Almost every British person I met in London told me they wanted to move to New York. But why?
As I always say, it’s a love-hate relationship when it comes to NYC. There are things to love, and things to hate, and not much in between. So when I actually have to live here, the balance fluctuates from day to day, but for visitors it’s just love-love-love.
Come to think of it, that may partly explain why I loved London so much–because I always approached it as a visitor, somewhat. Even though I was there for a year, I always knew my time there would be finite. So I woke up each day thinking I ought to make the most of it.
But I digress.
If you were counting, London totally killed NYC while I was abroad, racking up lots of awesomeness points: tea and scones, accessibility to the rest of Europe, free museums, pretty buildings, lots of parks, ginormous roses, the literary legacy. But coming back to NYC I’m reminded of a lot of reasons why NYC > London, too.
NYC+1: KOREAN FOOD. This, friends. THIS is what I’m talking about. A spread like that should count for 300 points at least.
Remember when I went to that Korean BBQ place in London where we had to pay for kimchi separately, and even pay for the lettuce to wrap our BBQ in? So wrong. Because this is how we do in America. Bro, Mom and I went to Geum Gang San in Flushing, where all of the above banchan dishes were served free of charge, with refills to our hearts’ content.
I got the deonjang + LA galbi special. Mmmmm how I have missed you so!
I can’t tell you how stuffed I was after this meal. No really. I refuse to describe it. Just thinking about it is making me feel fat right now.
NYC+2: Subways with air conditioning! Thank goodness too, cuz that heat wave was no joke.
NYC+3: Weekend brunch.
You know, I think from now on when people ask me what’s good about American food, I will simply say: BRUNCH.
I went with M to Nook in Hell’s Kitchen, where we split sweet (French toast) and savory (eggs benedict with smoked salmon)–a happy marriage!
NYC+4: There’s always something new to discover, no matter how long you’ve been around.
Walking into Grand Central station, P stopped me at a point where I’d stood hundreds of times–the busy entrance at Vanderbilt and E 42nd. She pointed up, and there it was: a breathtakingly, quintessentially New York cityscape that I’d never noticed before!
Granted, there was good sushi in London too. But NYC sushi wins. Sorry, London.
I’m forgetting the name of the restaurant we went to, and for some reason the word that comes to mind is “tamagachi,” which is clearly wrong. I remember the restaurant was pretty hard to find, as it was sort of tucked away behind Drom, a dive bar in the Lower East Side. With these clues I could definitely Google it pretty quickly. And I will. But for now, tamagachi is taking me back to middle school and I kinda like it.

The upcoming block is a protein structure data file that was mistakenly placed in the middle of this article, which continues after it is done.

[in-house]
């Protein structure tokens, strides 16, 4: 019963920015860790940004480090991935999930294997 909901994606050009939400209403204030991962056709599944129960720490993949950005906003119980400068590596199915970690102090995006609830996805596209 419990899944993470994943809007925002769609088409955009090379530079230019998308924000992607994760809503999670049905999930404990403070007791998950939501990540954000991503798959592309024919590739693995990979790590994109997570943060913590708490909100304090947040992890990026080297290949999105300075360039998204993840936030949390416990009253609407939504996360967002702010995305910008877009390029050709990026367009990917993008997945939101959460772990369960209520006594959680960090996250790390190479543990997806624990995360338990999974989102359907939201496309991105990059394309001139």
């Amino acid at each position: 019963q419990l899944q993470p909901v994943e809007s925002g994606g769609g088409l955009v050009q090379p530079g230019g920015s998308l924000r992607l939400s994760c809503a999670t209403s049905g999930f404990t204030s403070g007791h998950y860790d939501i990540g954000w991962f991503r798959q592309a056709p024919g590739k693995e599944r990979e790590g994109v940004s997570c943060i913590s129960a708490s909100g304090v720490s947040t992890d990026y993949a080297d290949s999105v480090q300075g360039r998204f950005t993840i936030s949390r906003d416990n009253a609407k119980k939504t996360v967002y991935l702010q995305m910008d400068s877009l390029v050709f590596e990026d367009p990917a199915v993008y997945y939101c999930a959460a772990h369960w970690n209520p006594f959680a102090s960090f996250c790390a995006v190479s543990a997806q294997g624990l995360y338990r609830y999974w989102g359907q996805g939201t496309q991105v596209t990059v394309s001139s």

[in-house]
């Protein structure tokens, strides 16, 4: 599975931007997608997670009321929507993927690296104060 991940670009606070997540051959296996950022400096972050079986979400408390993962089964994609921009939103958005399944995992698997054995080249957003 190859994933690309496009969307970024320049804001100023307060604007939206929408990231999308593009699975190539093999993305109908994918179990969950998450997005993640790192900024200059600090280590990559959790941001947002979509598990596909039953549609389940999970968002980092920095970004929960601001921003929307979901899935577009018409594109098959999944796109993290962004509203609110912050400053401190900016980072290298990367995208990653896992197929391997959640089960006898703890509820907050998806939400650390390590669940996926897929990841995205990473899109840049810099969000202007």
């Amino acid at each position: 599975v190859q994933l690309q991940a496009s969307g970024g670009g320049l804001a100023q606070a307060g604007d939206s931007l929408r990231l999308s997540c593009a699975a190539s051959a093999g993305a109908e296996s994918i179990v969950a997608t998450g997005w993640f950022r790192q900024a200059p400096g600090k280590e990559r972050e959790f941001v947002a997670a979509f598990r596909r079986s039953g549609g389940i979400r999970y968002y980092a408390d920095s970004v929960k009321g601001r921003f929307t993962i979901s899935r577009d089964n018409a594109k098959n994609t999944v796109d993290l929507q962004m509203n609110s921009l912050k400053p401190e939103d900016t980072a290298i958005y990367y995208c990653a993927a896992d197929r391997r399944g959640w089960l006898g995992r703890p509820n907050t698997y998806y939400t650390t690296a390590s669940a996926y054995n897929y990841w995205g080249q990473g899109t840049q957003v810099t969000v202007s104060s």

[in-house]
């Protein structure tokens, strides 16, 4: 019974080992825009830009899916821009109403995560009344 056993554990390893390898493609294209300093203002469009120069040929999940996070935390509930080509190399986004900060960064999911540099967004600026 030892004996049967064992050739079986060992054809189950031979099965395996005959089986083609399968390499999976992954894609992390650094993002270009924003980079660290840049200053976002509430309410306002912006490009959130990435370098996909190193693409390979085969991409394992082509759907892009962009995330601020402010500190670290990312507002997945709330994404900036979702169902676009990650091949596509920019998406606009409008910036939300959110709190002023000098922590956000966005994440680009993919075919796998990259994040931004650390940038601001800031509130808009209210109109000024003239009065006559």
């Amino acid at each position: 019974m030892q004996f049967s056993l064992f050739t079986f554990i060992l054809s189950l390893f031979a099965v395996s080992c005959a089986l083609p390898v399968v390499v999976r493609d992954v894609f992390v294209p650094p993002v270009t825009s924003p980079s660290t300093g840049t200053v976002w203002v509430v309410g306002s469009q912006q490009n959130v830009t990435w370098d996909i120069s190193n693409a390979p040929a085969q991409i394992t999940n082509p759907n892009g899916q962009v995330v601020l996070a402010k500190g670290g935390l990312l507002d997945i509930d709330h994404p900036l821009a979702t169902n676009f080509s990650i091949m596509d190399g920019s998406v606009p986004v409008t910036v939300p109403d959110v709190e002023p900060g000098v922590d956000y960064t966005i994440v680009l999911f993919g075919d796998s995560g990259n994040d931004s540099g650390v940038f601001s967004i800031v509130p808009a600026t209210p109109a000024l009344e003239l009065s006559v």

NYC+6: Can’t beat the quirky.
K and I walked the full length of the High Line, which is one of my favorite places in NYC. It’s an old railroad track converted into a public space, an oasis amid a busy city. But the best part of the High Line is that the neighborhood it’s located in has a lot of character, and the neighbors inject an extra energy and quirky flair.
In one eye-level window, a life-size cardboard cutout with a hairy chest waves at passersby. On one rooftop, a “zoo” (when K mentioned this, I expected real animals!)
NYC+7: Levain Bakery. This needs no explanation. Just eat it.
Is “Thus Spake Zarastrutha” playing in your head right now? Because it should be. Humor me:
NYC+8+9+10+11908741: Delicious food, cheap & delicious food, food-food-food-food-FOOD!
Eataly with D&K–pasta perfectly al dente. Prosperity Dumpling–all of the above for $3!
Celeste in NYC, previously my fave Italian spot in NYC. Eataly was better, though.
Coffee and a bagel. Can’t beat NYC for making this combo just right.
Just look at those skies.
It truly is a beautiful city–when you’re looking up.
Look down and you’ll see the rats burrowing in trash cans… I saw a man sit on a dead cockroach on the subway because he didn’t look down first. Also there was a guy smoking a joint and saying really vulgar stuff on the subway. And another dude playing with a torch lighter. And…
In sum, if you want to love NYC, don’t live there.
Okay, okay. A friend of mine pointed out that only three of these reasons are not food-related. So two more:
Friends. Hardly needs to be said, as I’m not exactly going to go eat alone, am I? Oh shoot there I go with the food again.
Accessibility. In one day, I’d meet a friend from brunch on the Upper West Side, walk cross-town through Central Park, run errands near Union Square, get dinner on the Lower East Side, and come back up to Hell’s Kitchen for drinks. Pick up dumplings from Chinatown and chow down in Koreatown (oops, is that a faux pas?). And especially since the subway runs all night–party on!